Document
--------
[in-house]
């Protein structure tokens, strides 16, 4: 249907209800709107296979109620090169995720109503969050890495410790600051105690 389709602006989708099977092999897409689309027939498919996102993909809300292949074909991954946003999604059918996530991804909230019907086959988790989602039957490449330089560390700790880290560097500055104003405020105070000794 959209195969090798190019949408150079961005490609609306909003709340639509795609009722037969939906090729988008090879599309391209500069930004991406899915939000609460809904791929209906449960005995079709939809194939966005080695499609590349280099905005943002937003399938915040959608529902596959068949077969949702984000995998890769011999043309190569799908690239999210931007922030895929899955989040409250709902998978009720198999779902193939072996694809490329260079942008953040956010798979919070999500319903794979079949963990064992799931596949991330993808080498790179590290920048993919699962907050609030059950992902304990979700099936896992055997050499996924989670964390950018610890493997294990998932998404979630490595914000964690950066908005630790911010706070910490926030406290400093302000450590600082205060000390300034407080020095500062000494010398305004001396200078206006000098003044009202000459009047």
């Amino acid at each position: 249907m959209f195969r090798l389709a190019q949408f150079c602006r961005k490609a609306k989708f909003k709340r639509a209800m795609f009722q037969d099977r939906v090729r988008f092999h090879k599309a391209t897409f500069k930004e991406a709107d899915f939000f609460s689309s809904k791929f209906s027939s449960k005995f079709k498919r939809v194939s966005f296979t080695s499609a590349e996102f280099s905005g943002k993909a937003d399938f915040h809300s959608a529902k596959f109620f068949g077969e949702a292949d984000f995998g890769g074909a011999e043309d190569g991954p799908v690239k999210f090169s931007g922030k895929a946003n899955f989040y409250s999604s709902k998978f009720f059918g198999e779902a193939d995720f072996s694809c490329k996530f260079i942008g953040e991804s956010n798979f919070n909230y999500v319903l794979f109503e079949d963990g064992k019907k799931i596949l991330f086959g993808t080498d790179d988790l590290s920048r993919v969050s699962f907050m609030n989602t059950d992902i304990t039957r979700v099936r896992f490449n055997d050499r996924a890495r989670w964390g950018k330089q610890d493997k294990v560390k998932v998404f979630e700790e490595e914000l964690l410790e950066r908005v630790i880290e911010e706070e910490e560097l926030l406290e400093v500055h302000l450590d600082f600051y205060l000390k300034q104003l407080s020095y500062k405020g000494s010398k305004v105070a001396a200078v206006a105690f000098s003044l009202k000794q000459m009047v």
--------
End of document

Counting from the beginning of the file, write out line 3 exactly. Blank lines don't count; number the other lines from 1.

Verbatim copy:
């Amino acid at each position: 249907m959209f195969r090798l389709a190019q949408f150079c602006r961005k490609a609306k989708f909003k709340r639509a209800m795609f009722q037969d099977r939906v090729r988008f092999h090879k599309a391209t897409f500069k930004e991406a709107d899915f939000f609460s689309s809904k791929f209906s027939s449960k005995f079709k498919r939809v194939s966005f296979t080695s499609a590349e996102f280099s905005g943002k993909a937003d399938f915040h809300s959608a529902k596959f109620f068949g077969e949702a292949d984000f995998g890769g074909a011999e043309d190569g991954p799908v690239k999210f090169s931007g922030k895929a946003n899955f989040y409250s999604s709902k998978f009720f059918g198999e779902a193939d995720f072996s694809c490329k996530f260079i942008g953040e991804s956010n798979f919070n909230y999500v319903l794979f109503e079949d963990g064992k019907k799931i596949l991330f086959g993808t080498d790179d988790l590290s920048r993919v969050s699962f907050m609030n989602t059950d992902i304990t039957r979700v099936r896992f490449n055997d050499r996924a890495r989670w964390g950018k330089q610890d493997k294990v560390k998932v998404f979630e700790e490595e914000l964690l410790e950066r908005v630790i880290e911010e706070e910490e560097l926030l406290e400093v500055h302000l450590d600082f600051y205060l000390k300034q104003l407080s020095y500062k405020g000494s010398k305004v105070a001396a200078v206006a105690f000098s003044l009202k000794q000459m009047v």